Christmas Music Continues to Inspire, Soothe, Reflect a Season
|(ARA) - Whether it’s in a majestic cathedral, a school auditorium or a shopping mall, there’s nothing like a familiar Christmas melody to put a person in the holiday spirit. It’s amazing how the familiar strains of “Silent Night” or “Joy to the World” create feelings of joy, hope and peace.
Why does Christmas music evoke such strong emotions? Music educators and Bible scholars at Northwestern College in Saint Paul, Minn., cite childhood memories, the character of the music, and the histories of the songs themselves as reasons for Christmas music’s emotional appeal.
“During the Christmas season we look for familiar, comforting sounds of traditional, timeless music and theology. We are willing to suspend our need for what is novel, exciting or cutting-edge,” explains Timothy Sawyer, director of choral activities. “Christmas carols provide a familiar, comforting presence to which we can return year after year. This is perhaps one reason why, since its composition in 1742, Handel’s “The Messiah” has remained so popular during the holiday season.”
“People have powerful childhood and family memories built around the Christmas season, which to a large extent is defined by its music,” says Dr. Philip Norris, professor of music. “We simply can’t think of Christmas without music. Even in secular settings the Christmas story and its music are part of the aura.”
Dr. Ardel Caneday, professor of Bible understands the impact of childhood memories. “When I was in high school, the men’s octet would join the women’s sextet to sing ‘Silent Night’ a cappella. I fondly remember singing second tenor in the men’s octet. The crisp harmony was deeply stirring. It was a joy to contribute to the beautiful sounds of a favorite and cherished Christmas carol.”
From their humble beginnings in the 4th century, Christmas songs focused on the supernatural aspects of Christmas. One of the earliest songs was “Jesus refulsit omnium” (Jesus, light of all the nations) composed by St. Hilary of Poitiers, a prolific writer of hymns.
St. Francis of Assisi formally introduced Christmas carols to church services during the 12th century. A patron of the arts, he inspired composers and poets to deliver Christmas music. The lighter, joyous Christmas songs were introduced during the 1400s in Renaissance Italy. From Italy they passed to France and Germany, and eventually England where they retained simplicity, fervor and mirthfulness.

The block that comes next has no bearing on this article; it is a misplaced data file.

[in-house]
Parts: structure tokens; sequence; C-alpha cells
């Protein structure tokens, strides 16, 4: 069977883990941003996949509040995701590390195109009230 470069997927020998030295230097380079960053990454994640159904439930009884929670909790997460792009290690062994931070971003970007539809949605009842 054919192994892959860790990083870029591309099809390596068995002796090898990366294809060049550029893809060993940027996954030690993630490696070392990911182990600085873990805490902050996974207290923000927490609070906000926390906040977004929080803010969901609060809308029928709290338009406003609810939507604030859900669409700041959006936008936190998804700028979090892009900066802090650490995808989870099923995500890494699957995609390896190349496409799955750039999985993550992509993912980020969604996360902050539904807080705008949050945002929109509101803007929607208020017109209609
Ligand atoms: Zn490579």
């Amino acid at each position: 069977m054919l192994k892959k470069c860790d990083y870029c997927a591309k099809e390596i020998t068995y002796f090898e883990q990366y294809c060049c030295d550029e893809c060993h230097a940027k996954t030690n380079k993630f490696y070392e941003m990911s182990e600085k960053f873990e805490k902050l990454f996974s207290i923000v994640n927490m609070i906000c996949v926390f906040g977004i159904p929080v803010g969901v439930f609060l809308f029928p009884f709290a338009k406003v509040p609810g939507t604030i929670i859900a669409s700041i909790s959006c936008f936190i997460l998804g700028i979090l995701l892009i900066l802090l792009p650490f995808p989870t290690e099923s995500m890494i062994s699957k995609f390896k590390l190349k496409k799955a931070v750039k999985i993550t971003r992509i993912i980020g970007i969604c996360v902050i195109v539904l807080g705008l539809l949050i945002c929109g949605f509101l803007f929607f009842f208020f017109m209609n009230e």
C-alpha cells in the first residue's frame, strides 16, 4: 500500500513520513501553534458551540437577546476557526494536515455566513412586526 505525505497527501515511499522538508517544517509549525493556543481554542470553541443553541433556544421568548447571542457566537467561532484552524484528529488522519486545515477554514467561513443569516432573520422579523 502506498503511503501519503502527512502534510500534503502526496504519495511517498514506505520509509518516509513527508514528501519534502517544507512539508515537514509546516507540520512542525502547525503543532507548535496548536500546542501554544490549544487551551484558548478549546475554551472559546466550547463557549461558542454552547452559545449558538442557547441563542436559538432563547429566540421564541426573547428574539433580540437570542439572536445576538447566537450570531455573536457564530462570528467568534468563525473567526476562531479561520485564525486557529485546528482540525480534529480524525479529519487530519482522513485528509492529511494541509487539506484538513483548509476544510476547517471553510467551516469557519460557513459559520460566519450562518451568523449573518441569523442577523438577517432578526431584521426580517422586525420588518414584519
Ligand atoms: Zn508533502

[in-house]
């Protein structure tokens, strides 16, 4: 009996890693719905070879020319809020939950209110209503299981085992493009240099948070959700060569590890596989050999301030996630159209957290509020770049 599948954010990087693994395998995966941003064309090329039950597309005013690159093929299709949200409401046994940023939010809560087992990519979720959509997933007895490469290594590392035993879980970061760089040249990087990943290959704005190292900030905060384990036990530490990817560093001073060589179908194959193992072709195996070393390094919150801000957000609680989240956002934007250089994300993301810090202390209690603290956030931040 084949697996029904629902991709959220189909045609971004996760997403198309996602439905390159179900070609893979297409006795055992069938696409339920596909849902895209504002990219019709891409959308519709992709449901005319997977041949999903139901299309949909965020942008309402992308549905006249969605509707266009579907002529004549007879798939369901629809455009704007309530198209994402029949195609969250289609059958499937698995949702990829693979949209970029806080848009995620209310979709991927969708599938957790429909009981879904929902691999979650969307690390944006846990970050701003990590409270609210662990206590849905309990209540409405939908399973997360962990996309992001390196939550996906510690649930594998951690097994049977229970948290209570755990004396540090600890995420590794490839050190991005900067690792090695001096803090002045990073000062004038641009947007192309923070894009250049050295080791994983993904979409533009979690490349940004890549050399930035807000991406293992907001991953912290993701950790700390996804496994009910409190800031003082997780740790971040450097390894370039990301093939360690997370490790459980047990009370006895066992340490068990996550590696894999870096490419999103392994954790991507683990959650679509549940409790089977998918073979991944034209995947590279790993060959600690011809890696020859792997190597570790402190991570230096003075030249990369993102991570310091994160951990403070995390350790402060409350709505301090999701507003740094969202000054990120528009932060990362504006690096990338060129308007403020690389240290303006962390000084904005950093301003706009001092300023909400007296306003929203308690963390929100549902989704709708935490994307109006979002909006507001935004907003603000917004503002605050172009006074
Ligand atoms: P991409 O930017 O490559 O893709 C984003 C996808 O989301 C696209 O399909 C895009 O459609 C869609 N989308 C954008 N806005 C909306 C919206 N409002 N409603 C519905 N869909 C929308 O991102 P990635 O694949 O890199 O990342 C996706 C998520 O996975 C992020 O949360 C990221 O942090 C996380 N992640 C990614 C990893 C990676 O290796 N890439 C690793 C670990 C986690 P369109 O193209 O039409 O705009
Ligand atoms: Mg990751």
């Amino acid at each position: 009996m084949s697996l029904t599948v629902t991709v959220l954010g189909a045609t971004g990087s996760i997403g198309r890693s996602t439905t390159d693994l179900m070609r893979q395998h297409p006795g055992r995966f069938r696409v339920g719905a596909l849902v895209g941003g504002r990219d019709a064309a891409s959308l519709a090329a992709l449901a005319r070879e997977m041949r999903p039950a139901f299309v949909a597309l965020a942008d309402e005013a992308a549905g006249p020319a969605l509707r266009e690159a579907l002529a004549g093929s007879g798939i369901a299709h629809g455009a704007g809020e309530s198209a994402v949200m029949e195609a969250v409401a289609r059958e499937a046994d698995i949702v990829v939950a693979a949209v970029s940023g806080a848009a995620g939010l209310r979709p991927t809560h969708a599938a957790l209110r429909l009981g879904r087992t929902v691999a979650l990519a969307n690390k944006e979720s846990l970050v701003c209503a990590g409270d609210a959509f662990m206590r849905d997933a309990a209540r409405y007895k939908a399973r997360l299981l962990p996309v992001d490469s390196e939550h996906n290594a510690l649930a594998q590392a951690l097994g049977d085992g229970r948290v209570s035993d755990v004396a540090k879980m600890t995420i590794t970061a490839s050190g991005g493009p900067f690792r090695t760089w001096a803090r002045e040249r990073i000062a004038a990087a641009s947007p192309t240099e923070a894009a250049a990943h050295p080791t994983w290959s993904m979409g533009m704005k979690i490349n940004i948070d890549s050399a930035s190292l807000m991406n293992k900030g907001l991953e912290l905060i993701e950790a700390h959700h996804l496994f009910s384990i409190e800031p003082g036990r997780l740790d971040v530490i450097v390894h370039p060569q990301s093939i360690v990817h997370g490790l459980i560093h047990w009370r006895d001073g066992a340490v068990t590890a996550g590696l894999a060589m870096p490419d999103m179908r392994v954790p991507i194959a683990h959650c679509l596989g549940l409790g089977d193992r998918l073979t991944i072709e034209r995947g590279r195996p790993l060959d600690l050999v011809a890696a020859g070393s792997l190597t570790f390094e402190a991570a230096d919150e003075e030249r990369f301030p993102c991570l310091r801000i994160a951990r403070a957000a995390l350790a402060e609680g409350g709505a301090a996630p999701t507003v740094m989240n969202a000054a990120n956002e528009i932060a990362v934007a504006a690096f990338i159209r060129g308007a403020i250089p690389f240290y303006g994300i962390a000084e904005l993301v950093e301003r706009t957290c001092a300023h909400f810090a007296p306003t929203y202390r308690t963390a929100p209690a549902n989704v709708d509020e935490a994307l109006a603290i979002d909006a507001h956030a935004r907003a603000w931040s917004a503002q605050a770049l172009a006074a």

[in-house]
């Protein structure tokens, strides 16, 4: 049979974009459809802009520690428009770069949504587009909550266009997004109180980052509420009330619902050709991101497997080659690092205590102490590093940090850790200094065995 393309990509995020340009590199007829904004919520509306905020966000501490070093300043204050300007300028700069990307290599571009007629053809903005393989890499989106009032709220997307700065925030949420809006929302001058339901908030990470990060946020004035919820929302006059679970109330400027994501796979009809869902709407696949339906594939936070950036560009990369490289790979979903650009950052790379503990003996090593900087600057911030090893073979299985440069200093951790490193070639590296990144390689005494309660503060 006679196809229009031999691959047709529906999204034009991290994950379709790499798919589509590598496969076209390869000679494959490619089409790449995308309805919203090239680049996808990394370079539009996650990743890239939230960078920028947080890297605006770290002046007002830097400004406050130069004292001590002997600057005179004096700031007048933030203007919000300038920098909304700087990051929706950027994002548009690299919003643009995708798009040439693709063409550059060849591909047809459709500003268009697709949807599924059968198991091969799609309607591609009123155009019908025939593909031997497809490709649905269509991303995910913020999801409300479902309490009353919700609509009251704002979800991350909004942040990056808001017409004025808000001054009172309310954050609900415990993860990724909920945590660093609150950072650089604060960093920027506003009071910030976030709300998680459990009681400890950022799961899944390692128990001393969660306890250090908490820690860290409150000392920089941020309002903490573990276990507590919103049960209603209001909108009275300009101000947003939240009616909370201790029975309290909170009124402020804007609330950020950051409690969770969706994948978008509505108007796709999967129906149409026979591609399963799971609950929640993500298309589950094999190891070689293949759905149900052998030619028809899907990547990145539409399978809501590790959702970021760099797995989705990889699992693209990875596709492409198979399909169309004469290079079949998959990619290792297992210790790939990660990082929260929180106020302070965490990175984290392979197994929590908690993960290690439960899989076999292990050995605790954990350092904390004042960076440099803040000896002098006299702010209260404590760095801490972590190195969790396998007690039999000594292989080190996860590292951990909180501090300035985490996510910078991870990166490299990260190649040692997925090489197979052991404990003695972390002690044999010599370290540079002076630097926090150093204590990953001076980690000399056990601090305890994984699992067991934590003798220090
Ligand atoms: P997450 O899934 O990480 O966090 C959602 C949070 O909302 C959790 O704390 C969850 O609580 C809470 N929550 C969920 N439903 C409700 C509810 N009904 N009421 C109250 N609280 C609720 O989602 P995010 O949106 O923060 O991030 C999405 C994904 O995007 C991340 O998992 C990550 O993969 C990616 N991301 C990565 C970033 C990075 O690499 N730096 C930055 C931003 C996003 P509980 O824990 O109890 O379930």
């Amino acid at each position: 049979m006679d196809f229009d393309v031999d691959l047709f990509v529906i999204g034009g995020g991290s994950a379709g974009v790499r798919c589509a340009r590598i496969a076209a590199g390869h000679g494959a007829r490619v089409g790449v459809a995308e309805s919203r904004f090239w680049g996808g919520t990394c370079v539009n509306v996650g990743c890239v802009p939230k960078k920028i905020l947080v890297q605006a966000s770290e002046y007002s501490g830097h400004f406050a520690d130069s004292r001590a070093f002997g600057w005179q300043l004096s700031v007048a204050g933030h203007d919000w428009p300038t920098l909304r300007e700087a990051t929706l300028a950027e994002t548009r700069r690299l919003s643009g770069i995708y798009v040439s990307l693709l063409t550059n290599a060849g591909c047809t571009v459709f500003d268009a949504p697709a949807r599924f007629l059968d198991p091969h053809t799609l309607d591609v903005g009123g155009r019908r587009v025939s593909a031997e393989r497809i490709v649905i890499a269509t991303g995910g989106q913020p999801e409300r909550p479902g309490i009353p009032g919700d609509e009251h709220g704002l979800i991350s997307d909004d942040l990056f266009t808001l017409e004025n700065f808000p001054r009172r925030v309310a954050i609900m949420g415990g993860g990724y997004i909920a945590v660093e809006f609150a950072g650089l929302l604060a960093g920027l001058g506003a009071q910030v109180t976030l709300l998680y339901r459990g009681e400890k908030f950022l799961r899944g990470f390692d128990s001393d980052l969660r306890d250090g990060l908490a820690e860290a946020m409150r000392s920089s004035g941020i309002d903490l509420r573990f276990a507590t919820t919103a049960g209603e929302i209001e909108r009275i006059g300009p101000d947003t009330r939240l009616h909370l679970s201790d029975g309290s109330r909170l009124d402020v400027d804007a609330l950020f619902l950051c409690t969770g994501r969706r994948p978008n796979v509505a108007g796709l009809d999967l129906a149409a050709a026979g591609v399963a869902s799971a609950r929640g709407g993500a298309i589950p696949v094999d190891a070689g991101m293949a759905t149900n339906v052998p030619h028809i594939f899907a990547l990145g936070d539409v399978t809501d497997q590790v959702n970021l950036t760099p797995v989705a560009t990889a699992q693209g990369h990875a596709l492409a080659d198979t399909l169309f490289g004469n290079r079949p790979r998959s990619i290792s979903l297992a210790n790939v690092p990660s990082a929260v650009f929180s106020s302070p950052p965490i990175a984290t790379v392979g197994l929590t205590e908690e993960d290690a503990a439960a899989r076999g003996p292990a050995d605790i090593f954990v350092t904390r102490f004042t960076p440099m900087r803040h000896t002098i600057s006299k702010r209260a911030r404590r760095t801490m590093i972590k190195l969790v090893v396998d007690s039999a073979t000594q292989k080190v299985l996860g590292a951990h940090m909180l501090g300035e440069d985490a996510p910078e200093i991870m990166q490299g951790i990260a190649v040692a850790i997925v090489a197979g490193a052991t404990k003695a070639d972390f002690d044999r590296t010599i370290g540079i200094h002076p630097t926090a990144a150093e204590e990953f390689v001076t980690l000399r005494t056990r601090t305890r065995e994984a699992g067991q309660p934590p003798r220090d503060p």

“The musical character of Christmas songs reflects the season’s themes: mother and child (Mary & Jesus), joy, hope, peace,” Dr. Norris explains. “The melodies, harmonies and rhythms created for the songs reflect those themes.”
For example, he explains, “Joy to the World” has a lively rhythm that begins on and repeats its highest note seven times. “Every phrase of the music follows the biological, physical shape of ‘joy’ -- a sudden rising to a high pitch with a subsiding direction immediately following.”
Dr. Mark Muska, chair of Northwestern’s Bible department, says Christmas music brings the focus back on the spiritual meaning. “The music helps people get back to the real meaning of Christmas,” he says. “Sometimes we get caught up in the commercialism, but the music helps us focus on the Lord’s birth.”
“The distinctive and joyful sound of Christmas music inspires reflection upon the incarnation of God’s Son and the hope of peace and salvation that He brings,” adds Dr. Caneday.
The stories of Christmas hymns and carols also contribute to the season’s musical aura. “One of my favorite Christmas carols is Henry Wadsworth Longfellow’s ‘I Heard the Bells on Christmas Day,’” Dr. Caneday says. “It’s particularly stirring for me because of its historical setting against the backdrop of the American Civil War.”
Longfellow’s words reflect grief over the death of his wife, his bitter opposition to the war, and the sorrow of his son gravely injured in the war.
The history of “Silent Night” continues to inspire people. It was written in Bavaria on Christmas Eve 1818 when the church organ was broken and the town was snowbound. Church vicar Joseph Mohr wrote the lyrics on the spot then handed them to organist Franz Gruber, who composed the original melody with guitar accompaniment just in time for midnight mass.
The origins of Christmas songs reflect history, religions attitudes and world cultures.
* Handel’s “The Messiah,” originally had nothing to do with Christmas. Its premiere in Dublin was a benefit for prisoners jailed for debt. Enough money was raised to free 142 debtors.
* “O Holy Night” was written by Adolphe Charles Adam, the French composer best known for his ballet, “Giselle.” Church authorities that denounced its lack of musical taste and “total absence of the spirit of religion” frowned upon the song.
* “It Came Upon a Midnight Clear” was written in 1849 by Edmund Hamilton Sears who expressed a longing for peace. It was penned after the Mexican-American War when skirmishes between settlers and Indians and slavery supporters and abolitionists were igniting across the frontier.
* “O Little Town of Bethlehem” came out of the Civil War and was written by Phillips Brooks, a Philadelphia pastor who ministered to Union soldiers. Theories of the poem’s meaning vary. One theory explains the stillness in Bethlehem mirrors the stillness in Philadelphia where a generation of young men had been wiped out. The other theory is he wrote the text during a Christmas trip to the Holy Land and was describing Bethlehem.
Northwestern College, Saint Paul, MN, is a nondenominational Christian college that offers 45 majors in the Bible, arts, sciences and professional education to over 2,500 traditional and alternative education students. For more information, log onto www.nwc.edu or call (651) 631-5100 or (800)692-4020.
Courtesy of ARA Content
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